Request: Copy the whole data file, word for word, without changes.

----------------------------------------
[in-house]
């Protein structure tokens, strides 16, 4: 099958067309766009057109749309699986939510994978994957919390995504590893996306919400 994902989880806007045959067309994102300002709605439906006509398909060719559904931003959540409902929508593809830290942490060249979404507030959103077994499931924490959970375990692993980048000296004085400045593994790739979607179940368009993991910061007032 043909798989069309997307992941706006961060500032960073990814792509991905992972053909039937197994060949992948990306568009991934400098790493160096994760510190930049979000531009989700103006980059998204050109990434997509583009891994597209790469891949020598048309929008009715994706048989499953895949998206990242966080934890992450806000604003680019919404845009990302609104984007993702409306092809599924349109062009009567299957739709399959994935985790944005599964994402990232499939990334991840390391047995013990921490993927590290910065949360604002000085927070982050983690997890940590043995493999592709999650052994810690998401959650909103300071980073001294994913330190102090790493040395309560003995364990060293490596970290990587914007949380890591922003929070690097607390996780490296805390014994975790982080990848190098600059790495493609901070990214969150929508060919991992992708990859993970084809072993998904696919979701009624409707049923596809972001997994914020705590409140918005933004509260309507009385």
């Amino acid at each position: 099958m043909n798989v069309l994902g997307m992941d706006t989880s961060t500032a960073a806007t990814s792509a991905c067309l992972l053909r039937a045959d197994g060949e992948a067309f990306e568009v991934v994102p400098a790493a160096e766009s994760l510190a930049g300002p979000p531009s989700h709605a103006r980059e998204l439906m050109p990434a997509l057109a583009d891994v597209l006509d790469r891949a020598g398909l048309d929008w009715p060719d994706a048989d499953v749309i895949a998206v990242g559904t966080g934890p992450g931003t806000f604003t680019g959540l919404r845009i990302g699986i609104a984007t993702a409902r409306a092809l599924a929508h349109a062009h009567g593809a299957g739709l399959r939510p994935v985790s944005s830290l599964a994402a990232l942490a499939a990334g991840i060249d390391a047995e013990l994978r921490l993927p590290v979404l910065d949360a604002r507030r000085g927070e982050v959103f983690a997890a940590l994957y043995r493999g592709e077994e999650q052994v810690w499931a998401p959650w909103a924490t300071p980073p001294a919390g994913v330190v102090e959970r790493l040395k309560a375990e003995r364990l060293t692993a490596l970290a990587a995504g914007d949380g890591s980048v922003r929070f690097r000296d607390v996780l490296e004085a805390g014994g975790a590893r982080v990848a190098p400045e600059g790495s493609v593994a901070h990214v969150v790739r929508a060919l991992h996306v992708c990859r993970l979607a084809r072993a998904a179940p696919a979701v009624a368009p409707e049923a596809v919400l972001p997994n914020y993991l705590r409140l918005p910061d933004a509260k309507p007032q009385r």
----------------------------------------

[in-house]
């Protein structure tokens, strides 16, 4: 099958067309766009057109749309699986939510994978994957919390995504590893996306919400 994902989880806007045959067309994102300002709605439906006509398909060719559904931003959540409902929508593809830290942490060249979404507030959103077994499931924490959970375990692993980048000296004085400045593994790739979607179940368009993991910061007032 043909798989069309997307992941706006961060500032960073990814792509991905992972053909039937197994060949992948990306568009991934400098790493160096994760510190930049979000531009989700103006980059998204050109990434997509583009891994597209790469891949020598048309929008009715994706048989499953895949998206990242966080934890992450806000604003680019919404845009990302609104984007993702409306092809599924349109062009009567299957739709399959994935985790944005599964994402990232499939990334991840390391047995013990921490993927590290910065949360604002000085927070982050983690997890940590043995493999592709999650052994810690998401959650909103300071980073001294994913330190102090790493040395309560003995364990060293490596970290990587914007949380890591922003929070690097607390996780490296805390014994975790982080990848190098600059790495493609901070990214969150929508060919991992992708990859993970084809072993998904696919979701009624409707049923596809972001997994914020705590409140918005933004509260309507009385």
């Amino acid at each position: 099958m043909n798989v069309l994902g997307m992941d706006t989880s961060t500032a960073a806007t990814s792509a991905c067309l992972l053909r039937a045959d197994g060949e992948a067309f990306e568009v991934v994102p400098a790493a160096e766009s994760l510190a930049g300002p979000p531009s989700h709605a103006r980059e998204l439906m050109p990434a997509l057109a583009d891994v597209l006509d790469r891949a020598g398909l048309d929008w009715p060719d994706a048989d499953v749309i895949a998206v990242g559904t966080g934890p992450g931003t806000f604003t680019g959540l919404r845009i990302g699986i609104a984007t993702a409902r409306a092809l599924a929508h349109a062009h009567g593809a299957g739709l399959r939510p994935v985790s944005s830290l599964a994402a990232l942490a499939a990334g991840i060249d390391a047995e013990l994978r921490l993927p590290v979404l910065d949360a604002r507030r000085g927070e982050v959103f983690a997890a940590l994957y043995r493999g592709e077994e999650q052994v810690w499931a998401p959650w909103a924490t300071p980073p001294a919390g994913v330190v102090e959970r790493l040395k309560a375990e003995r364990l060293t692993a490596l970290a990587a995504g914007d949380g890591s980048v922003r929070f690097r000296d607390v996780l490296e004085a805390g014994g975790a590893r982080v990848a190098p400045e600059g790495s493609v593994a901070h990214v969150v790739r929508a060919l991992h996306v992708c990859r993970l979607a084809r072993a998904a179940p696919a979701v009624a368009p409707e049923a596809v919400l972001p997994n914020y993991l705590r409140l918005p910061d933004a509260k309507p007032q009385r």